Many people confuse ethical and legal compliance. However, these concepts are not interchangeable and call for different standards of behavior. The law is needed to establish and maintain a functioning society. Without it, our society would be in chaos. Compliance with legal standards is mandatory. If we violate these standards, we are subject to punishment as established by the law. Behaving ethically requires that we meet the mandatory standards of the law, but also go above and beyond that basic mandatory requirement to consider their stakeholders and do what is right.
 To return to the case of Martin Shkreli, let’s examine it through some foundational theoretical lenses, based on ethical theories. Normative theories of ethics are primarily concerned with establishing standards or criteria that delineate what is considered ethical behavior. Common examples of normative ethical theories are utilitarianism, duty-based ethics (also known as Kantian ethics and/or deontology), and virtue ethics. These ethical theories, discussed in the following paragraph, provide a systematic means of examining and evaluating business conduct.
 From an ethical theory perspective, Kantian or duty-based ethics emphasizes the underlying intent or reason behind a decision and whether that decision is good or bad. For example, if the decision to raise the price of a lifesaving drug by 5,000 percent is moral and if it is intended to add value, then an individual is obligated to raise the price. Utilitarian ethics focuses on the usefulness or utility of the decision. If the decision to raise the price adds value and usefulness for shareholders, then that decision should be made. The Protestant work ethic looks at the decision from the viewpoint of capitalism, free markets, and a sense of duty to ensure maximum return on investment. If the decision deals with a change that is financially sound and beneficial, if there are an adequate number of customers that need and value the HIV product and are willing to pay that price, then that decision should be made. Proponents of virtue ethics claim that ethics consists of a series of innate but latent virtues that an individual needs to develop over time. These virtues consist of trust and derivatives of trust such as truthfulness. In this perspective, if the price hike is fair and equitable, if it is responsible to behave in this way, and if it does not cause harm to the society, then the price should be raised.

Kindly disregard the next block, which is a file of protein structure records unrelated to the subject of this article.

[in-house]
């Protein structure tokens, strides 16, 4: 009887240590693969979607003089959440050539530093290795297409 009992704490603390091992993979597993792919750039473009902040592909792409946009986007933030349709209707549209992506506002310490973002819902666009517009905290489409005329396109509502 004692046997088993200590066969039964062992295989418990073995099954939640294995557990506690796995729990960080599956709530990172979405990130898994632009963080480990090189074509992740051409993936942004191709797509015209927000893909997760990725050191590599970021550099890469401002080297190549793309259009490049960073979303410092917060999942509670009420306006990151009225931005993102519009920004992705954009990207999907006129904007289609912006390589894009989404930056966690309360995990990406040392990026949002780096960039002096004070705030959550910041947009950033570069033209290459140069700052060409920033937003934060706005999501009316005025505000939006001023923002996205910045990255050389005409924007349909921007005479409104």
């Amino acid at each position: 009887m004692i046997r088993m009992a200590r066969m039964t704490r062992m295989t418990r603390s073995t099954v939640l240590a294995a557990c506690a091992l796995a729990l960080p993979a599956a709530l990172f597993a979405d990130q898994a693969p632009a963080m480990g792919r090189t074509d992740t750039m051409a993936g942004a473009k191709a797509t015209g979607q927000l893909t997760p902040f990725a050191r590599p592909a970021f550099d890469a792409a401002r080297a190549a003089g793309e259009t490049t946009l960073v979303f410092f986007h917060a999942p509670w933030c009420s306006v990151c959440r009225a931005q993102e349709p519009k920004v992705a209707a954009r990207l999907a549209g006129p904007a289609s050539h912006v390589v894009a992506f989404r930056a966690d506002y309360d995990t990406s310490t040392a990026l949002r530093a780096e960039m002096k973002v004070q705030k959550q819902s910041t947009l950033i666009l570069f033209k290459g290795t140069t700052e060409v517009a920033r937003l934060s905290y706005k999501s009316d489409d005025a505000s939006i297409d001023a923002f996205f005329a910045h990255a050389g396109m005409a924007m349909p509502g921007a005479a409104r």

While it remains with the courts to determine the underlying intent, legal implications, and consequences of Shkreli’s decision, evidence from this and other case studies shows that some corporate leaders have not developed ethical capabilities, or they have not internalized a moral compass that enables them to differentiate between right and wrong.
Developing a Moral Compass
 To develop and internalize a moral compass, an entrepreneur and the members of the organization need to continually exercise and develop their ethical “muscles.” These ethics-based muscles include qualities such as trust, truthfulness, respect, responsibility, commitment, care, love, and justice. However, as you will learn, an entrepreneur needs to first provide the organizational framework and foundation in which individuals and business units regularly exercise these qualities. This framework and foundation include that everyone receive the right training, be given the opportunity to identify and close gaps in their behavior, receive recognition and incentives that reinforce good ethical behavior, and receive consistent, timely, and substantial consequences when they fail to act responsibly. These and other actions begin to help individuals develop and internalize an ethical compass.
 Dodge v. Ford Motor Company, 204 Mich. 459, 170 N.W. 668 (1919).
 “Business Roundtable Redefines the Purpose of a Corporation to Promote ‘An Economy That Serves All Americans.’” Business Roundtable. August 19, 2019. https://www.businessroundtable.org/business-roundtable-redefines-the-purpose-of-a-corporation-to-promote-an-economy-that-serves-all-americans
 Nelson Areal and Ana Carvalho. “The World’s Most Ethical Companies: Does the Fame Translate into Gain?” Presented to the European Financial Management Association (EMFA). n.d. https://efmaefm.org/0efmameetings/efma%20annual%20meetings/2012-Barcelona/papers/EFMA2012_0401_fullpaper.pdf